The subject of voter ID laws is one of the sources of contentious debate in our modern political arena. Here’s everything you need to know about the pivotal set of policies which could help decide future elections.
What do voters think?
According to a new Rasmussen Reports national telephone and online survey, the vast majority of likely U.S. voters believe that some form of photo identification should be required before voters are able to cast a ballot.
According to the survey results, which polled 1,000 likely voters:
- 75% of likely U.S. voters believe photo identification should be required to vote.
- 89% of Republicans support voter identification requirements.
- 60% of Democrats support voter identification requirements.
- 77% of politically unaffiliated voters support identification requirements.
When it comes to the notion that voter identification laws are discriminatory,
- 60% of voters believe that requiring photo identification at the polls doesn’t discriminate against black voters and other minorities, while 31% believe that such requirements do discriminate. 10% said that they are not sure.
- 51% of Democrats believe that voter identification laws are discriminatory.
- 79% of Republicans believe that voter identification laws are not discriminatory.
- 67% of unaffiliated voters believe that voter identification is not discriminatory.
Categorizing those surveyed by race,
- 74% of white voters say that photo identification should be required when voting.
- 69% of black voters say that photo identification should be required when voting.
- 82% of other minorities say that photo identification should be required when voting.
When categorizing by age, voters under the age of 40-years-old support voter identification laws more than older voters. In addition, “Voters who strongly approve of Joe Biden’s job performance as president were most likely to say voter ID laws are discriminatory.”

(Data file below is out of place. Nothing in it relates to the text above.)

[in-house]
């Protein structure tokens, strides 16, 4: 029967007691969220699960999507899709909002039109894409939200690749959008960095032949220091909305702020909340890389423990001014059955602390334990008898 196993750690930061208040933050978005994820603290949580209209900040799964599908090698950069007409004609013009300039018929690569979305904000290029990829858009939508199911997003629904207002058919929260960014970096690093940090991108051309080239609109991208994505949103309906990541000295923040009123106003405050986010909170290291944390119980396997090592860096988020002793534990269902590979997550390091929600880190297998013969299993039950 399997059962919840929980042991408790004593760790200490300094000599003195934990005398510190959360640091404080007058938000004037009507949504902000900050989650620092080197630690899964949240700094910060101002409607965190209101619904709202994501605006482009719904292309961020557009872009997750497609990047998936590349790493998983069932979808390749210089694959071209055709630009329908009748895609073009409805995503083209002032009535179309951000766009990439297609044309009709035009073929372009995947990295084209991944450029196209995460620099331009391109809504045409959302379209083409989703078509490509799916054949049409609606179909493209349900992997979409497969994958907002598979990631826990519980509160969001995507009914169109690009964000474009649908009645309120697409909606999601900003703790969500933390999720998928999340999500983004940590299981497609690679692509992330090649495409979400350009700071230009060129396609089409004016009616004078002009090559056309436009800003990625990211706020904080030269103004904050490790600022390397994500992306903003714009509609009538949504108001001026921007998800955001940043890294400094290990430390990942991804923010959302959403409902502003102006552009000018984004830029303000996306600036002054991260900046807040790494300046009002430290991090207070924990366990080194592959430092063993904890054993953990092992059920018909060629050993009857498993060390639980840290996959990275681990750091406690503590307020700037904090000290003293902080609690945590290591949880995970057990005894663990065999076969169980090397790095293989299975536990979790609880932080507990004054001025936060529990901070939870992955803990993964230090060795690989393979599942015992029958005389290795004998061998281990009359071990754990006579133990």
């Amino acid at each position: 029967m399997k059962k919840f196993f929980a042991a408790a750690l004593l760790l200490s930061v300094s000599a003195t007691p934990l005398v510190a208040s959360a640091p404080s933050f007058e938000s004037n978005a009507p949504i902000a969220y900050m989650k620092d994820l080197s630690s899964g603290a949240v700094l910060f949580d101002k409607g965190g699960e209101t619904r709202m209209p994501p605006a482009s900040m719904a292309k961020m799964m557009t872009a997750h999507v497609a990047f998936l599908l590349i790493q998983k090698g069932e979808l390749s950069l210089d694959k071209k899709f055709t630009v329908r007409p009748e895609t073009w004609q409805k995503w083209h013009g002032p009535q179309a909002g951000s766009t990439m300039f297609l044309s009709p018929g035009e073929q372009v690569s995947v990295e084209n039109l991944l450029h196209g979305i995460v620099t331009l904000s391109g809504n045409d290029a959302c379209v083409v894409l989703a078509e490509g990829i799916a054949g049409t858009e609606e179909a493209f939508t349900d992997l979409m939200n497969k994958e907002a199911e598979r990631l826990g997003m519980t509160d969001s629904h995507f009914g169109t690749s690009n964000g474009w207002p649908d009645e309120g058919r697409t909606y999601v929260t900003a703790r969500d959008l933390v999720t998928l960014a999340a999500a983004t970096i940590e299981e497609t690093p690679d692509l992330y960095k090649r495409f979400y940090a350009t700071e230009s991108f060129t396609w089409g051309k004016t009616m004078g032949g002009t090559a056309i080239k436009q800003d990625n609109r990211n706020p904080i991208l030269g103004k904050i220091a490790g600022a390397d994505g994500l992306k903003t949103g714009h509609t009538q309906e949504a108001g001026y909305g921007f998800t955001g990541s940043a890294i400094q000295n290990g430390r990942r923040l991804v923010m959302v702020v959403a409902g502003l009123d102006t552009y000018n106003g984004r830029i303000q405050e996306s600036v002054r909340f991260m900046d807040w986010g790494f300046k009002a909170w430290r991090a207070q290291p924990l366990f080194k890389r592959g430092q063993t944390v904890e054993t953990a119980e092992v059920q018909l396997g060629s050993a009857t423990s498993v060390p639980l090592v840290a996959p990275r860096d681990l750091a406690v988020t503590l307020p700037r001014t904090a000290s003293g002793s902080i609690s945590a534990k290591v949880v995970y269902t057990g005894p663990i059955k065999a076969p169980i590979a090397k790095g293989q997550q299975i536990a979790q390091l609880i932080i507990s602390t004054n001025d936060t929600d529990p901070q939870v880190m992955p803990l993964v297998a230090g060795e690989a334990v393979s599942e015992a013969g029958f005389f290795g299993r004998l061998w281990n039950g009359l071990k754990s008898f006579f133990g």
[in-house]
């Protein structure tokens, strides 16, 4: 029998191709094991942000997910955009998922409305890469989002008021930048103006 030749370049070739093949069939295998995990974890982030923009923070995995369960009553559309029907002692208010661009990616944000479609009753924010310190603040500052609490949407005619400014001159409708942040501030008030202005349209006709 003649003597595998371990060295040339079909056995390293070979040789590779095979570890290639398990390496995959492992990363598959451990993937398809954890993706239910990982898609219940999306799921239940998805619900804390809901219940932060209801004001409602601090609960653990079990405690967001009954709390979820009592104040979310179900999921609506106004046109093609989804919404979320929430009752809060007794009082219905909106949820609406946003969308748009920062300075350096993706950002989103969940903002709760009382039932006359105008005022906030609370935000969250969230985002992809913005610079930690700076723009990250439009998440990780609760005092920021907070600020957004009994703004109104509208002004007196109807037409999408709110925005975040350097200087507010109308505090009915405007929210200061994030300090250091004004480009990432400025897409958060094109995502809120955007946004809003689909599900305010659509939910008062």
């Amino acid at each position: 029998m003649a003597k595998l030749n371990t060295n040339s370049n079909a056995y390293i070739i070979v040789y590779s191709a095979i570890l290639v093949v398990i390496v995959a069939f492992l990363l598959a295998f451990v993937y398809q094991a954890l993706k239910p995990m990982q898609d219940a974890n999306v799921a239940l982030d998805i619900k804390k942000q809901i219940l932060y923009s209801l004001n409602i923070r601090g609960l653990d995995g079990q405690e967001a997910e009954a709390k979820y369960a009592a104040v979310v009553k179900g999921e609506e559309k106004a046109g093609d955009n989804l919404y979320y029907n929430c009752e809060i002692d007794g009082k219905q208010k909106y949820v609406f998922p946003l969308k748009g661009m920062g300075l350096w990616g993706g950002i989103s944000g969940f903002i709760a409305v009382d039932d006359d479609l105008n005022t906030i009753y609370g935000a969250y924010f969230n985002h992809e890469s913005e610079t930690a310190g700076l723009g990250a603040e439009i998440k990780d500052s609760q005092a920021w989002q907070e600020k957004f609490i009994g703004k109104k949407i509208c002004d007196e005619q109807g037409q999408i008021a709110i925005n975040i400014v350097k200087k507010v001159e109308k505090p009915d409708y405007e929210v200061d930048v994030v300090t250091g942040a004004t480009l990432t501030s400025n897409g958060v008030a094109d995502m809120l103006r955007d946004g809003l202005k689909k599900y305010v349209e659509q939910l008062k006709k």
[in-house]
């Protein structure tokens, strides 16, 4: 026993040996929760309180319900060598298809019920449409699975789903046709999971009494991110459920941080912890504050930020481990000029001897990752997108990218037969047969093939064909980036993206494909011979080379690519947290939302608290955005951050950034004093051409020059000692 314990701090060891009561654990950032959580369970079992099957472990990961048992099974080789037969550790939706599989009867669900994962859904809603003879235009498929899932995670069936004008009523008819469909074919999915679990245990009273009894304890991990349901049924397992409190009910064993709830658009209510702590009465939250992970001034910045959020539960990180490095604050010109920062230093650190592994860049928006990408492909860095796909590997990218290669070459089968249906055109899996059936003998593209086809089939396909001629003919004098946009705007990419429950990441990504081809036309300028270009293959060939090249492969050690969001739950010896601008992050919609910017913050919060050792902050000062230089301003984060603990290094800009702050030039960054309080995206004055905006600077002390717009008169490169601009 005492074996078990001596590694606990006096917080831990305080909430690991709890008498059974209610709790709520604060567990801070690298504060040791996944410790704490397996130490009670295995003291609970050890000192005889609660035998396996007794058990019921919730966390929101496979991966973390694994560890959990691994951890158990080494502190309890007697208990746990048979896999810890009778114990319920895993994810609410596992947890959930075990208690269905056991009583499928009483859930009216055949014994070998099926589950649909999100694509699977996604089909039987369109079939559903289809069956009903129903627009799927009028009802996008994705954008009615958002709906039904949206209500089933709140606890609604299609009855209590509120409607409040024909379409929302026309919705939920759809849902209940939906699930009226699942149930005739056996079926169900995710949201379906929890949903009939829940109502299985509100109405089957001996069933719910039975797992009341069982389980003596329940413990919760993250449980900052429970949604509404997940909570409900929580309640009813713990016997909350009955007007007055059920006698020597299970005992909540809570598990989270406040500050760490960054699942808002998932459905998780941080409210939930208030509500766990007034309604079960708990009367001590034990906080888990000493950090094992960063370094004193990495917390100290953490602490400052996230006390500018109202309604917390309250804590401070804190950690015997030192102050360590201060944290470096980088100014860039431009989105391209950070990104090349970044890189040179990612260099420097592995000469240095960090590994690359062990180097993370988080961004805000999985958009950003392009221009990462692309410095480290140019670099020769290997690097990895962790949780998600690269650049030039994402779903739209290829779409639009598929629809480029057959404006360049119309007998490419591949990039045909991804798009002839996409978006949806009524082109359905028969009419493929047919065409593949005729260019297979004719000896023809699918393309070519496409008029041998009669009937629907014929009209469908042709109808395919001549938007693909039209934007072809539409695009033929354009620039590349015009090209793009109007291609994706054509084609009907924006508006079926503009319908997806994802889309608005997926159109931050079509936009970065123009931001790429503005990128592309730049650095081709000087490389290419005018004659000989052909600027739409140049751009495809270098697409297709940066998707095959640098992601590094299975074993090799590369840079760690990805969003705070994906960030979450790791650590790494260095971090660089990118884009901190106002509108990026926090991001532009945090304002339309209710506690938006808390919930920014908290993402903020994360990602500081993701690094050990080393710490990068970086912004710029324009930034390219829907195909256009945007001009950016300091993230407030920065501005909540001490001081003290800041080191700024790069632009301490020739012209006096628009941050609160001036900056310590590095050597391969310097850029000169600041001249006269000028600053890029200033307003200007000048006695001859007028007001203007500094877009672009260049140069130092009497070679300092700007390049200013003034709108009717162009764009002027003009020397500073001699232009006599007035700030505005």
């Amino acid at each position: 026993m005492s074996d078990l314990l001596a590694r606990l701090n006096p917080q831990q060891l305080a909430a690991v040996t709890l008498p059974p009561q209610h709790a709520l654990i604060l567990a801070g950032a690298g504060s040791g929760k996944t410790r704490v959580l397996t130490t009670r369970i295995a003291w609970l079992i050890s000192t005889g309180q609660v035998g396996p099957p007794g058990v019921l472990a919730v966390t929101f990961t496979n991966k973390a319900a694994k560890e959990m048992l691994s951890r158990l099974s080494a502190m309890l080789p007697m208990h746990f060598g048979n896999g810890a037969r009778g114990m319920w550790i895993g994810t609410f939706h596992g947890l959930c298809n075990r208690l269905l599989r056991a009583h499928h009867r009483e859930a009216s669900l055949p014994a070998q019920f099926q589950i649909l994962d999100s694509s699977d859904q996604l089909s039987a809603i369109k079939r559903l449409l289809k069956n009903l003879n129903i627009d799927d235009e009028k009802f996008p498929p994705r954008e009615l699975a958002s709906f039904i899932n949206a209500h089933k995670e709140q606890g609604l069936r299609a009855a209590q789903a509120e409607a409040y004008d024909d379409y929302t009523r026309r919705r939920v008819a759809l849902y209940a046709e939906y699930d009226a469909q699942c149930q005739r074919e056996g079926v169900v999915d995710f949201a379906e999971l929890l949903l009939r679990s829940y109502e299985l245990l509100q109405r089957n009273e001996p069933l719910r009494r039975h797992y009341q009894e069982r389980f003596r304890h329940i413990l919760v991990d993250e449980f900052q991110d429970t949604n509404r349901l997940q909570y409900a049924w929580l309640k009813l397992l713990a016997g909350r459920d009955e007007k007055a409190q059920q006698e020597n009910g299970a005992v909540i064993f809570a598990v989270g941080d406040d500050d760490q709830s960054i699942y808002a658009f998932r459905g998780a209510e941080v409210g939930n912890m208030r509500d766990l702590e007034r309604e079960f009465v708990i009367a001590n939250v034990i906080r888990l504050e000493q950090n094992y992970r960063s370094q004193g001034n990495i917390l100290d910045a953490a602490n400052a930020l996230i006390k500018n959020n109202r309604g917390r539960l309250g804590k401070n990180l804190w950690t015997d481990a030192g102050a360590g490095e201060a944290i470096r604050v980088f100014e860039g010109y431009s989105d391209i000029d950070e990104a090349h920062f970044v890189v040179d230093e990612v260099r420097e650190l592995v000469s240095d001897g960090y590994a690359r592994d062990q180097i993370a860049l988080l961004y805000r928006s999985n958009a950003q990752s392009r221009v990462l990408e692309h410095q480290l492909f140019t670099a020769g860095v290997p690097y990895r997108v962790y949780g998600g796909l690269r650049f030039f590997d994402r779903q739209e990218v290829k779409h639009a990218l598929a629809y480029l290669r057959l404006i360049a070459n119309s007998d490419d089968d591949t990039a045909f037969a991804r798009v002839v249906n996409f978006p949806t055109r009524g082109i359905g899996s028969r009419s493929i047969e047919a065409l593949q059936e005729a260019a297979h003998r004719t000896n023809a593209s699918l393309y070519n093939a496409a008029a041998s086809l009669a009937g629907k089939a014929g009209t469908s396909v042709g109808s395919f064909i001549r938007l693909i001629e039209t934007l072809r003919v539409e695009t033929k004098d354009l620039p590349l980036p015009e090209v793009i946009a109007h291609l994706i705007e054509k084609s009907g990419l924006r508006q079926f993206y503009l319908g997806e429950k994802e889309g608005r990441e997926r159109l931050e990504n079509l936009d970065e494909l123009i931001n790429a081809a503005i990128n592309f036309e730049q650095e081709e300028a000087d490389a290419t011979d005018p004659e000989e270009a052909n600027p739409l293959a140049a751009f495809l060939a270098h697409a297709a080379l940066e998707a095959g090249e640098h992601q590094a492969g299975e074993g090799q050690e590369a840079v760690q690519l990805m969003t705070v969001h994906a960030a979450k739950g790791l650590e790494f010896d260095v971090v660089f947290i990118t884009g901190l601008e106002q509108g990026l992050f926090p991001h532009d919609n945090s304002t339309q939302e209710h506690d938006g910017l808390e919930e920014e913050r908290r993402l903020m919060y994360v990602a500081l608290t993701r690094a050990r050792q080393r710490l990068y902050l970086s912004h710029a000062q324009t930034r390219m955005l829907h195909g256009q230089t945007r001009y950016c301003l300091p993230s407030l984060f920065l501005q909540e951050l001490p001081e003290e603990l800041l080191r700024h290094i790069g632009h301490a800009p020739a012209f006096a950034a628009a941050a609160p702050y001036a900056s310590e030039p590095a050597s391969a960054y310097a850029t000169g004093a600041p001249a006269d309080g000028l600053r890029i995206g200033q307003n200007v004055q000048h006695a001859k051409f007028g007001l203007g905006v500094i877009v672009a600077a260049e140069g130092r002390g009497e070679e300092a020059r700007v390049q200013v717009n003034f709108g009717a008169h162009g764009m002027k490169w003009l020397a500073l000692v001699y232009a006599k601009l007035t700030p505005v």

According to Rasmussen Reports, “Support for voter ID laws has actually increased since 2018, when 67% said voters should be required to show photo identification such as a driver’s license before being allowed to vote.”
This amounts to an 8% increase in just under three years.
Which states have some form of voter identification law?
According to the National Conference of State Legislatures, “A total of 36 states have laws requesting or requiring voters to show some form of identification at the polls, 35 of which are in force in 2020.”
“The remaining 14 states use other methods to verify the identity of voters. Most frequently, other identifying information provided at the polling place, such as a signature, is checked against information on file,” the post continues.
Here are the 35 states which have some form of voter identification policy in place, and what they require:
Strict photo identification required: Georgia, Indiana, Kansas, Mississippi, Tennessee, Wisconsin.
Strict non-photo identification required: Arizona, North Dakota, Ohio.
Non-strict photo identification required: Arkansas, Alabama, Florida, Hawaii, Idaho, Louisiana, Michigan, North Carolina, Rhode Island, South Carolina, South Dakota, Texas.
Non-strict non-photo identification required: Alaska, Colorado, Connecticut, Delaware, Iowa, Kentucky, Missouri, Montana, New Hampshire, Oklahoma, Utah, Virginia, Washington, West Virginia.
The following states do not require voter identification: California, Illinois, Maine, Maryland, Massachusetts, Minnesota, Nebraska, Nevada, New Jersey, New Mexico, New York, North Carolina, Oregon, Pennsylvania, Vermont, Wyoming.